Using rods, screws, and wires to hold the spine in place while the vertebrae fuse is still only treating the main symptom of the condition - the curvature - and not the condition itself.
While spinal-fusion surgery can be successful in one aspect of straightening a crooked spine, there are many risks involved. The quality of life and mobility impairments that many patients are left with, not to mention the possibility of needing subsequent surgeries, is not the treatment path I would recommend.
Let’s also touch on the emotional and psychological effects of knowing you are living with a rod and hardware in your back. Many patients find this to be an unexpected challenge as they struggle with the fear of breaking a rod or a screw coming loose, especially when trying new activities they are unsure of.
When comparing people who have had spinal-fusion surgery with people who are undergoing my chiropractic-centered approach, my patients have far less restrictions and mobility issues than those who’ve come to me after having surgery; that’s the big difference between a treatment option that treats the symptom, versus one that treats the condition.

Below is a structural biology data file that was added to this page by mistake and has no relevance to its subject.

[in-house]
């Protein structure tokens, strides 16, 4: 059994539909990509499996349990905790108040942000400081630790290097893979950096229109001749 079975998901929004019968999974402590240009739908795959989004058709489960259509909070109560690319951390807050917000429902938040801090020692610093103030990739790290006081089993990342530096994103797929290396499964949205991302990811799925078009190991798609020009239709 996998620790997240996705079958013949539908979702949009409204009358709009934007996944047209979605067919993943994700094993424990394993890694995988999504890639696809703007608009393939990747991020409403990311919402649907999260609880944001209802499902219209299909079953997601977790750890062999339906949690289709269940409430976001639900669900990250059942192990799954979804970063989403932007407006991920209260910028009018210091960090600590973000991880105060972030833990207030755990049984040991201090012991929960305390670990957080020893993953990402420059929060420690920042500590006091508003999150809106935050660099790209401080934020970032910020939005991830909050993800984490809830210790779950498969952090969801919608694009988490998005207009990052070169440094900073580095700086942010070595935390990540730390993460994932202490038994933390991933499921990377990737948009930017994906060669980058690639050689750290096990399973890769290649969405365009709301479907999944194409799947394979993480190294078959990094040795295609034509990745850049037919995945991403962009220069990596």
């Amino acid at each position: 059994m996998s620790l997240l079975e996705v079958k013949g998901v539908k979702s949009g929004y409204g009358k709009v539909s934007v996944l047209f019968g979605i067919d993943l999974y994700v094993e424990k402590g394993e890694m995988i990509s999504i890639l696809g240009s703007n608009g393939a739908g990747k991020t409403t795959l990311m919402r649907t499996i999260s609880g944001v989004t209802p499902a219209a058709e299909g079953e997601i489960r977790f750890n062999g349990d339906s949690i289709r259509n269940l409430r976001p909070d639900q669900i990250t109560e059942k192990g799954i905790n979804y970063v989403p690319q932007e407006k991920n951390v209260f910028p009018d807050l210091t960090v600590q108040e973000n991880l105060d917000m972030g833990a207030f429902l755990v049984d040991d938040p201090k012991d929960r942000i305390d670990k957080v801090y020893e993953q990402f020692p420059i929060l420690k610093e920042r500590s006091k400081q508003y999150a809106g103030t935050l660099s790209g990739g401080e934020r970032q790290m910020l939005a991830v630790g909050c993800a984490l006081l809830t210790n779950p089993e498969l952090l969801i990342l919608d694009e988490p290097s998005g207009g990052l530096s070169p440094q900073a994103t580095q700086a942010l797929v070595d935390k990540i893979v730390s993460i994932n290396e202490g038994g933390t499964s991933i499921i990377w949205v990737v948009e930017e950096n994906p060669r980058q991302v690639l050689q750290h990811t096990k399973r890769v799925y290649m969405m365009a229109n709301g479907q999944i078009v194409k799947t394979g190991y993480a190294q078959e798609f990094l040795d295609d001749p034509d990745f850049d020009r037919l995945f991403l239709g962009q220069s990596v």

When I became a chiropractor, it was with the goal of helping people. While I could successfully treat my regular patients, I was disappointed that I couldn’t do more for my scoliosis patients. This got me interested in alternative treatment approaches and caused me to seek training outside of regular chiropractic and focus on scoliosis-specific chiropractic care; this is where I’ve made my mark, and this is where I most recommend people start when looking for a doctor to treat scoliosis.
I discovered that chiropractic is most effective for treating scoliosis when it’s used in conjunction with other therapies. This is why I always encourage people to seek out a specialist with training and certification in different modalities.